Oral corticosteroids for stable chronic obstructive pulmonary disease

Chronic obstructive pulmonary disease (COPD) is a common, progressive lung disorder with mainly non-reversible limitation of airflow. Corticosteroids improve airflow limitation in asthma and have been tried in COPD. This review found treatment with oral steroids improved lung function and symptoms more than placebo, but not all people benefited equally. Long-term use did not slow the decline in lung function and there was an increased risk of side-effects such as diabetes and osteoporosis.

Authors' conclusions: 

There is no evidence to support the long-term use of oral steroids at doses less than 10-15 mg prednisolone though some evidence that higher doses (≥ 30 mg prednisolone) improve lung function over a short period. Potentially harmful adverse effects e.g.. diabetes, hypertension, osteoporosis would prevent recommending long-term use at these high doses in most patients.

Read the full abstract...

Chronic obstructive pulmonary disease (COPD) is a common chronic lung disorder, usually related to cigarette smoking, representing a major and increasing cause of morbidity and mortality. It is defined "as a disease state characterized by airflow limitation that is not fully reversible. The airflow limitation is usually both progressive and associated with an abnormal inflammatory response of the lungs to noxious particles or gases". The use of corticosteroids for their anti-inflammatory effects has been suggested.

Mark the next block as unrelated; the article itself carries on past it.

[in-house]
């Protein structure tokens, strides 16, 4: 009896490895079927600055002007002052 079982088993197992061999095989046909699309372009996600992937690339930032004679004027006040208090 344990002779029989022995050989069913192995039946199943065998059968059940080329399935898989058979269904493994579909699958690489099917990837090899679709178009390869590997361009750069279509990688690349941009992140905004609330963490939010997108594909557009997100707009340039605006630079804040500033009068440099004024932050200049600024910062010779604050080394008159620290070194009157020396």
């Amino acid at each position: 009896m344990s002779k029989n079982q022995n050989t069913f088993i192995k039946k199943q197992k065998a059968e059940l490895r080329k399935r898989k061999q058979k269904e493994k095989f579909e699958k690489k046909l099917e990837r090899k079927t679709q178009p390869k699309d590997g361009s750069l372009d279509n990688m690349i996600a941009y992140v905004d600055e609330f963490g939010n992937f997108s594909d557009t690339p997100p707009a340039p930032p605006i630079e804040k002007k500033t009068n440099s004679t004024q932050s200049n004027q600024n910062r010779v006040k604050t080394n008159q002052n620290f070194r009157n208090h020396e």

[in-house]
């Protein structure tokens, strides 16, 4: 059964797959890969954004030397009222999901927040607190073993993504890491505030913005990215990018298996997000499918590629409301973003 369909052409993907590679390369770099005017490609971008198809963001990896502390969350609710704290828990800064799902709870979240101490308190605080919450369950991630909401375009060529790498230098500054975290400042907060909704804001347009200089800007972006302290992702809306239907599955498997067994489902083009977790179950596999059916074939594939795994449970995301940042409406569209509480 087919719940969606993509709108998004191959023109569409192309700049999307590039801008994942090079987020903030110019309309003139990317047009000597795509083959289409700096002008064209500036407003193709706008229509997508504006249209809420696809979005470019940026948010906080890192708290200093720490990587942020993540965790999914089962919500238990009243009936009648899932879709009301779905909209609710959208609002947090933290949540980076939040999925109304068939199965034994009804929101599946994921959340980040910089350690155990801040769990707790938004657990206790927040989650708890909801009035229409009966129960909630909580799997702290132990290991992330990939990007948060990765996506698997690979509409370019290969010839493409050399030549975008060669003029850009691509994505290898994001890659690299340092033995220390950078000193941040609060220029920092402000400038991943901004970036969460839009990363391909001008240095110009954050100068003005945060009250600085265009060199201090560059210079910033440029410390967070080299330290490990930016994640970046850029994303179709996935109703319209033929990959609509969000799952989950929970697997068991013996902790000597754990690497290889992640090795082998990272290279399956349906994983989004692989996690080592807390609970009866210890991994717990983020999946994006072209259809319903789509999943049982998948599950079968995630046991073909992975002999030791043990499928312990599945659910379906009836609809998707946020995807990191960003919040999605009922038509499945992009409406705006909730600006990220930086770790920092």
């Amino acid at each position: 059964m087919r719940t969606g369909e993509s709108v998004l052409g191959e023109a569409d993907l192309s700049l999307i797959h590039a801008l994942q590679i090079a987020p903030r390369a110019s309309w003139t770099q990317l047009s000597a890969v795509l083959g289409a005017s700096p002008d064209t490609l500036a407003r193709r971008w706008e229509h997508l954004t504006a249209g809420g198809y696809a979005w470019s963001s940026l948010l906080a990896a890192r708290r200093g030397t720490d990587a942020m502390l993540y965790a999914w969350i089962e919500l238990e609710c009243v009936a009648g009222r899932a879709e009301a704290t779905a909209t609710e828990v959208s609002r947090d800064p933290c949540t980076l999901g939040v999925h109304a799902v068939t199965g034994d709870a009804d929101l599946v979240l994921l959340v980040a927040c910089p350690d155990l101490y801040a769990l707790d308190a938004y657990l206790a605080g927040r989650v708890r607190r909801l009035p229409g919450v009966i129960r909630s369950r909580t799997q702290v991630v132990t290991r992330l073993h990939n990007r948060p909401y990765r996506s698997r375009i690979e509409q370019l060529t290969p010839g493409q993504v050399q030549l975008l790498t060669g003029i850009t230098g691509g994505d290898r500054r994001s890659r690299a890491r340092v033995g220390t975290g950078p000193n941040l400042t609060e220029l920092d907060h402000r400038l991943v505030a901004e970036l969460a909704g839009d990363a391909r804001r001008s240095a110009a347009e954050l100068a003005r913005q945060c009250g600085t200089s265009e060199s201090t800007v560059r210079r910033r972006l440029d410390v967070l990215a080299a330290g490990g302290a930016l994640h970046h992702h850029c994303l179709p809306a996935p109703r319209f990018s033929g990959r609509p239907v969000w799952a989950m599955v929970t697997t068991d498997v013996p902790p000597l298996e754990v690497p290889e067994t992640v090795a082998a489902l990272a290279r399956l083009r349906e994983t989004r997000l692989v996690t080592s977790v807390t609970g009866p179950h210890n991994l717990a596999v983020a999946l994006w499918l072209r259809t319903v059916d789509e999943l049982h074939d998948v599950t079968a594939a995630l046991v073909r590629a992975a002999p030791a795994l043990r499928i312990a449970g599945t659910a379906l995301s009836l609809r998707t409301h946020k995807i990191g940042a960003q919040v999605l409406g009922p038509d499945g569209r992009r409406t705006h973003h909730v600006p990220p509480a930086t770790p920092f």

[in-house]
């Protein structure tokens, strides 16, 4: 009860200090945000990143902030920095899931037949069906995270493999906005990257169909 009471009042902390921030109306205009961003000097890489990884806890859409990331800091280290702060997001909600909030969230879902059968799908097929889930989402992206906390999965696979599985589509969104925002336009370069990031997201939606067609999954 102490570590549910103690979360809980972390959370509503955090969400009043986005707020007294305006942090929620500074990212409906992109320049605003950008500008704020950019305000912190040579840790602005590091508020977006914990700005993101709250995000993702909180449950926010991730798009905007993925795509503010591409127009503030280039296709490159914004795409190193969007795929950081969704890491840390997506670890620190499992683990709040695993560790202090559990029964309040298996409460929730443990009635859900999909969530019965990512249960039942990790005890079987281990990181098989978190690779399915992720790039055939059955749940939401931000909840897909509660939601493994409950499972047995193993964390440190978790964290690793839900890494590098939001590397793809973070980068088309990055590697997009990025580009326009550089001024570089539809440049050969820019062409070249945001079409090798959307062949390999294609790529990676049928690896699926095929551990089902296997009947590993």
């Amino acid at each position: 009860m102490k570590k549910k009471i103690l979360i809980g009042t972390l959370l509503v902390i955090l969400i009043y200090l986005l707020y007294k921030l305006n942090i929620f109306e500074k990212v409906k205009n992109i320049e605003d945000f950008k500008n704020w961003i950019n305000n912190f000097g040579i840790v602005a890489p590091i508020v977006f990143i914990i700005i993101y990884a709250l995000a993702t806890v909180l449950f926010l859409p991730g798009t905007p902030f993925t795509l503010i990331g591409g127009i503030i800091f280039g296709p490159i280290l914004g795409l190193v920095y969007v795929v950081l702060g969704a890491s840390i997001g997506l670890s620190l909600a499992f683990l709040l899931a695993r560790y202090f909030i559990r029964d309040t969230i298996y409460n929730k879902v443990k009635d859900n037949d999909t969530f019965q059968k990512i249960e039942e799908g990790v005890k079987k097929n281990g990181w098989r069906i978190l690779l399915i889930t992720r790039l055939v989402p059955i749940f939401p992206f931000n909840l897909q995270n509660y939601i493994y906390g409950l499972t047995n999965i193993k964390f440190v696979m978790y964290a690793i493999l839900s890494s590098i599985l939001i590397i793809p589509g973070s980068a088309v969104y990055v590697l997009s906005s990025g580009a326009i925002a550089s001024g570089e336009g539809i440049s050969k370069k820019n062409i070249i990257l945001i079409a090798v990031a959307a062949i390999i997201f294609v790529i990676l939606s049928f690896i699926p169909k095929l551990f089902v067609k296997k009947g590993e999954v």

To assess the effects of oral corticosteroids on the health status of patients with stable COPD.

Search strategy: 

Searches of the Cochrane Airways Group Specialised Register and MEDLINE were carried out in December 2003 and 2004. Review articles and bibliographies were searched.

Selection criteria: 

Randomised controlled prospective studies in adults with stable COPD ( post-bronchodilator FEV1 <80% of predicted, FEV1/FVC <70%) and a history of smoking, excluding known asthmatics, in which oral steroid use was compared with placebo and use of co-interventions was matched in both groups.

Data collection and analysis: 

Data was extracted independently by two reviewers. All trials were combined using Review Manager.

Main results: 

From 459 titles 24 studies met the inclusion criteria. Treatment lasted three weeks or less in 19 studies, high dose oral steroid was used in 21 studies and subjects had moderate or severe COPD in 15 studies. There was a significant difference in FEV1 after two weeks treatment, WMD 53.30 ml; 95% confidence interval 22.21 to 84.39 favouring oral steroid use compared to placebo when 14 studies with available data (n=396) were combined, with no significant heterogeneity. There was a significant increase in odds for individual patient FEV1 response greater than 20% from baseline with high dose oral steroid treatment compared to placebo, OR 2.71; 95% CI 1.84 to 4.01 (9 studies) . It would be necessary to treat 7 patients (95% CI 5 to 12) with oral corticosteroids to achieve one extra case of increasing FEV1 by more than 20%, with a placebo group risk of 0.13. All differences in health-related quality of life were less than the minimum clinically important difference.

There were small statistically significant advantages for functional capacity and respiratory symptom of wheeze with oral steroid treatment but no significant difference in risk of withdrawal from study due to an exacerbation or rate of serious exacerbations over 2 years with low dose oral steroid treatment. There was an increased risk of adverse effects, including increased blood glucose, adrenal suppression and reduced serum osteocalcin.